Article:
Document Type

Article

Publication details

Post-print of: Fahy, K 2007, 'An Australian history of the subordination of midwifery', Women and Birth, vol. 20, no. 1, pp. 25-29.

Women and Birth home page available here.

Publisher's version of article available at:

http://dx.doi.org/10.1016/j.wombi.2006.08.003

Peer Reviewed

Peer-Reviewed

Abstract

This paper analyses the history of the subordination of midwifery to medicine and nursing. With the important exception of Evan Willis’ work on medical dominance and Annette Summers’ work on the takeover of midwifery by nursing, other histories of Australian midwifery have taken a neutral approach to issue of power and control. The aim of analysing this period is to identify the strategies of power that were used to subordinate midwifery. With increased consciousness of how power has operated in the past, midwives and woman of today can be more empowered when seeking to promote normal birth and midwifery models of care.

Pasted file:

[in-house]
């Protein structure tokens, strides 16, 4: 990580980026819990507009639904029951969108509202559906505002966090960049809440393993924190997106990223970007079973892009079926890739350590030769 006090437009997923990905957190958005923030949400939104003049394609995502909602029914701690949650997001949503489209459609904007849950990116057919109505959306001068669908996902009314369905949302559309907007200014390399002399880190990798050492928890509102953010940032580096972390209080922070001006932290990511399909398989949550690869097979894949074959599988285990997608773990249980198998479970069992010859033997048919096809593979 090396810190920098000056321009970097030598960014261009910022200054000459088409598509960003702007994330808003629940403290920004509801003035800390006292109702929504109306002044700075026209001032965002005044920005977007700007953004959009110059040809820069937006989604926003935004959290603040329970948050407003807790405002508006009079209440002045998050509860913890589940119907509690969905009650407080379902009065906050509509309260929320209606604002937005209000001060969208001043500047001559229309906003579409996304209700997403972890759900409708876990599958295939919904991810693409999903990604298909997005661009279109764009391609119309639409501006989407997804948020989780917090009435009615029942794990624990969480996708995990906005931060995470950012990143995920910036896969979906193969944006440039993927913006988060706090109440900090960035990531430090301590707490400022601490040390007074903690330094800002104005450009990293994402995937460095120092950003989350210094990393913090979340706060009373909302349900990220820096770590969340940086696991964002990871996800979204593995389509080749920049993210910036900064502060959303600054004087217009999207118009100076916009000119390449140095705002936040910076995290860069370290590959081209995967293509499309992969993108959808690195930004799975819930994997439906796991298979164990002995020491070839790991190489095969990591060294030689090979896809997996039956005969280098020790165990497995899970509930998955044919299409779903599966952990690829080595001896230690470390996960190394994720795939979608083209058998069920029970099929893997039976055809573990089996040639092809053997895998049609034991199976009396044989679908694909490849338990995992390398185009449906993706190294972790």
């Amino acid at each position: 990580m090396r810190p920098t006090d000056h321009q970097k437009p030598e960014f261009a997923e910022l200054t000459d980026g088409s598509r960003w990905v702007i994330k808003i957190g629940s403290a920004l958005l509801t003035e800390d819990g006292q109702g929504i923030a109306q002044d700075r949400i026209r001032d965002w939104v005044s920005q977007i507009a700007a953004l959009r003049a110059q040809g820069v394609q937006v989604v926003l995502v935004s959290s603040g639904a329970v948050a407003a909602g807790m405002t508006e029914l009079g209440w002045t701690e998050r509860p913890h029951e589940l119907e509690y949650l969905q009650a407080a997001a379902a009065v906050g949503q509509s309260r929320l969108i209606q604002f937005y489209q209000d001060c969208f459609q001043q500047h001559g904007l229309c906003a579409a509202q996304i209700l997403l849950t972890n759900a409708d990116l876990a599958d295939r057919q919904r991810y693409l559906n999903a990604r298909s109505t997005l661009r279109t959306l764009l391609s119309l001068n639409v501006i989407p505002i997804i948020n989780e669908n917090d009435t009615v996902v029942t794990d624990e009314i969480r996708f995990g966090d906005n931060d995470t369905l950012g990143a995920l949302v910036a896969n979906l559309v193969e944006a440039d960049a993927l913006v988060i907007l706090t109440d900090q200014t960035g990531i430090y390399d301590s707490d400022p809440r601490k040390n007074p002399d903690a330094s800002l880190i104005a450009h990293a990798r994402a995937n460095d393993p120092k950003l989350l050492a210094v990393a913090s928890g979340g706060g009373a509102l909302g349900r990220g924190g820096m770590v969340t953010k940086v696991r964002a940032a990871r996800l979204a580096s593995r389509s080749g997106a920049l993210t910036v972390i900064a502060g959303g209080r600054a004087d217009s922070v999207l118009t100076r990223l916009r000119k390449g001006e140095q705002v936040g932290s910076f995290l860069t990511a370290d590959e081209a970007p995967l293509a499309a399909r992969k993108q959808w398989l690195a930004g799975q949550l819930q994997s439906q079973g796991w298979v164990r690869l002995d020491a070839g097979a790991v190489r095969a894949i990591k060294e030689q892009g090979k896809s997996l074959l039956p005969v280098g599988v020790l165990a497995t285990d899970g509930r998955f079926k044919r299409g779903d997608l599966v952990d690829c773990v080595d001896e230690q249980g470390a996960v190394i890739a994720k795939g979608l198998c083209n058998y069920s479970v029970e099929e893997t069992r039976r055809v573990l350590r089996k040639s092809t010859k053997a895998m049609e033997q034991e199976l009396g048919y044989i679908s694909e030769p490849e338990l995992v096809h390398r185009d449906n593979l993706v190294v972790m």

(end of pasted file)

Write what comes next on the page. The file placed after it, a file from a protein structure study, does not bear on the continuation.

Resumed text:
Concepts of ‘power’, ‘the state’ and midwife are defined and discussed. A summary of the decline of midwifery and the rise of obstetrics in Europe and the United Kingdom (UK) gives a background against which to understand the Australian experience. The historical account given here draws to a climax by focussing on the period 1886–1928. It was during this time that medicine forged an alliance with nursing and achieved both legal and disciplinary control of midwifery. Knowing how this was done is important because it helps us to recognise the power strategies that are currently being used by medicine. This is helpful when planning how these strategies might be matched or countered by contemporary woman and midwives when seeking to promote normal birth and midwifery models of care.

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